Evolution as a theory, is part of High Church Athiesm and full of holes. The one thing that the BLM morons get correct is that it will inevitably lead to some form of differentiation between populations of people, with correlations of genomes and dysocial behaviour, or r/K theory taking over. They are right to say that is racist, showing their r (equalitarian, high resource, low competition) orientation.
Yes, that was a circular argument.
Many people think we can compromise here. The best book on this is old: Schaeffer’s Genesis in Space and Time, written before post modernism, and defending a historical Adam. We cannot lose that.
Biologos is openly committed to theistic evolution, and they have touted Novare’s curriculum. Given that men like Tim Keller and Michael Horton are cool with Biologos, it is not surprising that this outlook is also making inroads in the classical Christian world of education. But this is not a Trojan horse. Nor is it a teeny little Trojan Eohippus. No, this is a Trojan Argentinosaurus. Lots of compromise can fit inside that thing.
For theological reasons, to be developed in a minute, I need to make a distinction between old earth cosmology and theistic evolution. I don’t agree with either one, but they are very different mistakes. All theistic evolutionists hold to an old earth, of necessity, but not all old-earthers believe in evolution. And we also have to factor in people like Milton who, never having heard of Darwin, apparently held to an older cosmos and a young earth. Church history has contained more than a few odd views on this general topic, but enough about Augustine. The real hazard in all this, post Darwin, is the idea of common descent, and the denial or downplaying of a historic Adam and Eve. And that particular compromise is establishing a foothold in many classical Christian schools.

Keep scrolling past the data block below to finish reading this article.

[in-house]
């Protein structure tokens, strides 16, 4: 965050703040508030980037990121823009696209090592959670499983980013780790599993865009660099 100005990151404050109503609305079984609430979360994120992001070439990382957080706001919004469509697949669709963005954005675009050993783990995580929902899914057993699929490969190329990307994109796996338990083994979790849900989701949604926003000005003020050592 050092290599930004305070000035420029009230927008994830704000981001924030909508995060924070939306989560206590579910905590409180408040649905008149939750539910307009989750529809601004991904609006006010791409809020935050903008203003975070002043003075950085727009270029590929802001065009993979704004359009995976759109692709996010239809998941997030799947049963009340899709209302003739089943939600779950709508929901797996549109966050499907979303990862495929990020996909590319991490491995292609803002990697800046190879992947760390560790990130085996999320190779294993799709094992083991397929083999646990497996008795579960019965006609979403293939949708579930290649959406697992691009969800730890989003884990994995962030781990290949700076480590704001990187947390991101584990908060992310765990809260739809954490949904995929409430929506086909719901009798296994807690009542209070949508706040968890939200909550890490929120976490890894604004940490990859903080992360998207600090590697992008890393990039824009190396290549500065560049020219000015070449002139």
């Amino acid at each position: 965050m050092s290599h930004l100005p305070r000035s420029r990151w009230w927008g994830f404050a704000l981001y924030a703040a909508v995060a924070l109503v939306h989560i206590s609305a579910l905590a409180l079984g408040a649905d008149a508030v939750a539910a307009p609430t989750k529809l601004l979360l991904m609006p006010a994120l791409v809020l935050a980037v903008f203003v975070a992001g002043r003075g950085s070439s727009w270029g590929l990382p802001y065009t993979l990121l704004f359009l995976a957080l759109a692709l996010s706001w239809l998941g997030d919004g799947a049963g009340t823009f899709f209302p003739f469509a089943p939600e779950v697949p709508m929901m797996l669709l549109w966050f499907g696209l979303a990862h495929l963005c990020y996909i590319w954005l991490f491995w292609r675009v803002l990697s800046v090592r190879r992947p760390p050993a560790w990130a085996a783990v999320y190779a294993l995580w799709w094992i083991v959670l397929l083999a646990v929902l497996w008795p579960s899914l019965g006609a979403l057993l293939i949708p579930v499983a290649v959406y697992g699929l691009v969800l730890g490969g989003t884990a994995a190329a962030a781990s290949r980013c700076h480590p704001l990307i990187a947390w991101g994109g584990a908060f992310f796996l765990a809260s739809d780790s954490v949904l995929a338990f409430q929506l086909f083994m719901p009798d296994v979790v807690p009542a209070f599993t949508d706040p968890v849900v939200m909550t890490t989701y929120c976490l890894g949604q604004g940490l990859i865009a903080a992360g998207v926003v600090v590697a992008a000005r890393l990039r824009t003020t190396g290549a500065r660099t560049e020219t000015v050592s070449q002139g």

If you read through the linked material, you will see young earth creation sharply distinguished from old earth creation, while old earth creation and theistic evolution are treated like they are more or less the same thing. This has the result confounding a couple of issues that must not be confounded. It is the difference between hard core creationism and/or intelligent design on one side, and methodological naturalism on the other. And you cannot prepare students to face down naturalism by teaching them how to surrender to it before the first battle.
I care a lot less about how old a particular asteroid might be than I do about whether Adam and Eve had great grandparents who were also great primates. Of course, because the authority of Scripture is at stake with both questions, I do care about both, but the former error is simply an error, while the latter error is a disaster on stilts. We cannot lose the first Adam without losing the last Adam, along with the gospel, and our salvation, and the meaning of life. It is not a trifle.